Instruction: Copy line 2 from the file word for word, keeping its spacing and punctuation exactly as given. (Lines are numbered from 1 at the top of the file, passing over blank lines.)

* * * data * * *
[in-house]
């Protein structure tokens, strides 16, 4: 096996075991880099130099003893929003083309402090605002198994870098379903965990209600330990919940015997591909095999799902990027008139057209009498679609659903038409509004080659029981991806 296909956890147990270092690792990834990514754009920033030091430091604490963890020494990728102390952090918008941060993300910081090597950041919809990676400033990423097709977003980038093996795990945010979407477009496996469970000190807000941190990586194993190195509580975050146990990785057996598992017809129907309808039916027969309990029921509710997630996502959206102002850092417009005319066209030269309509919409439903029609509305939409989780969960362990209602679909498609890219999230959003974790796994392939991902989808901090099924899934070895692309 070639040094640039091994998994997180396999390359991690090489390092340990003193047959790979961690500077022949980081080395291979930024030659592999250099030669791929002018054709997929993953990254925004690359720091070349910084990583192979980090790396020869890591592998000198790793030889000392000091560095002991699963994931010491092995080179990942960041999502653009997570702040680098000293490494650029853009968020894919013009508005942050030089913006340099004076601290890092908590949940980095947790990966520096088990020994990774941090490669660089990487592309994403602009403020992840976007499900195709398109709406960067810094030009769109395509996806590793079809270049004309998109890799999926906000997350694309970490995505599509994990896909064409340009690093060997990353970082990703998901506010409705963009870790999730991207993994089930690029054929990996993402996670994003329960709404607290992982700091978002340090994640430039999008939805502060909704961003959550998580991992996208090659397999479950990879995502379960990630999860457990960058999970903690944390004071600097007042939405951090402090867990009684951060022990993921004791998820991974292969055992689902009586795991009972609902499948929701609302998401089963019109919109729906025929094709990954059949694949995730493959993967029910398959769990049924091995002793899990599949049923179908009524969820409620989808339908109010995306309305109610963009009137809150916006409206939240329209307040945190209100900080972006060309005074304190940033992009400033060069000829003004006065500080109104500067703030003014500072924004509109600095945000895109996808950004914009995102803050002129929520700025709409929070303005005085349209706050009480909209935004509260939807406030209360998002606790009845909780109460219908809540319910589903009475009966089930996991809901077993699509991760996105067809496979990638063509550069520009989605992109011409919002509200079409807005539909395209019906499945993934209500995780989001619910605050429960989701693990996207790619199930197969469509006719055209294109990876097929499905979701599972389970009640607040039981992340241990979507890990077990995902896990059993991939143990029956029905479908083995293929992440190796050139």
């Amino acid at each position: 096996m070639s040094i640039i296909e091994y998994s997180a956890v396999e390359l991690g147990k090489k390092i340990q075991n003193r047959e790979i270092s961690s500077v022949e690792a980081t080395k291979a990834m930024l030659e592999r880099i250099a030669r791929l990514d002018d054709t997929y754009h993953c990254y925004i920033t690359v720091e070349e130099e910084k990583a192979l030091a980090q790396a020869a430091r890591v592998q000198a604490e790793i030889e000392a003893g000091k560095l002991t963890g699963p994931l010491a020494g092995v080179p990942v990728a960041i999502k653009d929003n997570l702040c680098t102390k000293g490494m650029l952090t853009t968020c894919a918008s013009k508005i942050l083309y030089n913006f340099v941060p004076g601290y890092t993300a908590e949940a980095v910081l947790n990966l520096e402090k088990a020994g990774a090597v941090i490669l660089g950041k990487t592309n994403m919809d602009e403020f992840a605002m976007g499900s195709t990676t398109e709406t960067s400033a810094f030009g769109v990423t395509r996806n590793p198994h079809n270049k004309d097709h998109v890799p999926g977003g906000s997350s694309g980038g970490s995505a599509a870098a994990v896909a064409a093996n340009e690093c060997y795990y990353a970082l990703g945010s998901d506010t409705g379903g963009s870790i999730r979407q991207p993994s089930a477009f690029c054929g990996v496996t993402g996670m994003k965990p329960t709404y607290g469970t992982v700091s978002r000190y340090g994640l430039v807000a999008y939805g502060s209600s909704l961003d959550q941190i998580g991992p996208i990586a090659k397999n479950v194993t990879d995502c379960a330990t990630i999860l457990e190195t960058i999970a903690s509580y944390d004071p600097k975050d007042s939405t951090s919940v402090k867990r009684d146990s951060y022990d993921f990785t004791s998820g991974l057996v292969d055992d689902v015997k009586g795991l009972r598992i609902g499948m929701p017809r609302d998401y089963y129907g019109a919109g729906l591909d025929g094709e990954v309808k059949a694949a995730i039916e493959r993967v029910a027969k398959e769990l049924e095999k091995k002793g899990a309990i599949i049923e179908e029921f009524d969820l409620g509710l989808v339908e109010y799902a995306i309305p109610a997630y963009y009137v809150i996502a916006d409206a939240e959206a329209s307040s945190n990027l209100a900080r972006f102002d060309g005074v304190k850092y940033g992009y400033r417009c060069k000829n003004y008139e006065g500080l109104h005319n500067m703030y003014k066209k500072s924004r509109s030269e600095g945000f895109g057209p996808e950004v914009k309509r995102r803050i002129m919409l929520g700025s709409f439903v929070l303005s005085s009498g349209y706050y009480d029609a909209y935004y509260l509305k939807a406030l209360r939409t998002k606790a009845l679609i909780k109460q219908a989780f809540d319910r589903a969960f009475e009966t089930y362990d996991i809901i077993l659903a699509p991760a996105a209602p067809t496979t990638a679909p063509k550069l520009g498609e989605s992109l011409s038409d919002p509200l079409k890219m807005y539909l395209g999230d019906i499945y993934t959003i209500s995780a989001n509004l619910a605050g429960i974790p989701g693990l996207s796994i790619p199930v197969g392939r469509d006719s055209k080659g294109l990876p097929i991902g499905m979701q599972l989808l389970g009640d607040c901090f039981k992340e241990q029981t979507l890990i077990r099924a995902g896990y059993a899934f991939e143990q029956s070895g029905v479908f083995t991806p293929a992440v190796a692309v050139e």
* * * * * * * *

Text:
């Protein structure tokens, strides 16, 4: 096996075991880099130099003893929003083309402090605002198994870098379903965990209600330990919940015997591909095999799902990027008139057209009498679609659903038409509004080659029981991806 296909956890147990270092690792990834990514754009920033030091430091604490963890020494990728102390952090918008941060993300910081090597950041919809990676400033990423097709977003980038093996795990945010979407477009496996469970000190807000941190990586194993190195509580975050146990990785057996598992017809129907309808039916027969309990029921509710997630996502959206102002850092417009005319066209030269309509919409439903029609509305939409989780969960362990209602679909498609890219999230959003974790796994392939991902989808901090099924899934070895692309 070639040094640039091994998994997180396999390359991690090489390092340990003193047959790979961690500077022949980081080395291979930024030659592999250099030669791929002018054709997929993953990254925004690359720091070349910084990583192979980090790396020869890591592998000198790793030889000392000091560095002991699963994931010491092995080179990942960041999502653009997570702040680098000293490494650029853009968020894919013009508005942050030089913006340099004076601290890092908590949940980095947790990966520096088990020994990774941090490669660089990487592309994403602009403020992840976007499900195709398109709406960067810094030009769109395509996806590793079809270049004309998109890799999926906000997350694309970490995505599509994990896909064409340009690093060997990353970082990703998901506010409705963009870790999730991207993994089930690029054929990996993402996670994003329960709404607290992982700091978002340090994640430039999008939805502060909704961003959550998580991992996208090659397999479950990879995502379960990630999860457990960058999970903690944390004071600097007042939405951090402090867990009684951060022990993921004791998820991974292969055992689902009586795991009972609902499948929701609302998401089963019109919109729906025929094709990954059949694949995730493959993967029910398959769990049924091995002793899990599949049923179908009524969820409620989808339908109010995306309305109610963009009137809150916006409206939240329209307040945190209100900080972006060309005074304190940033992009400033060069000829003004006065500080109104500067703030003014500072924004509109600095945000895109996808950004914009995102803050002129929520700025709409929070303005005085349209706050009480909209935004509260939807406030209360998002606790009845909780109460219908809540319910589903009475009966089930996991809901077993699509991760996105067809496979990638063509550069520009989605992109011409919002509200079409807005539909395209019906499945993934209500995780989001619910605050429960989701693990996207790619199930197969469509006719055209294109990876097929499905979701599972389970009640607040039981992340241990979507890990077990995902896990059993991939143990029956029905479908083995293929992440190796050139």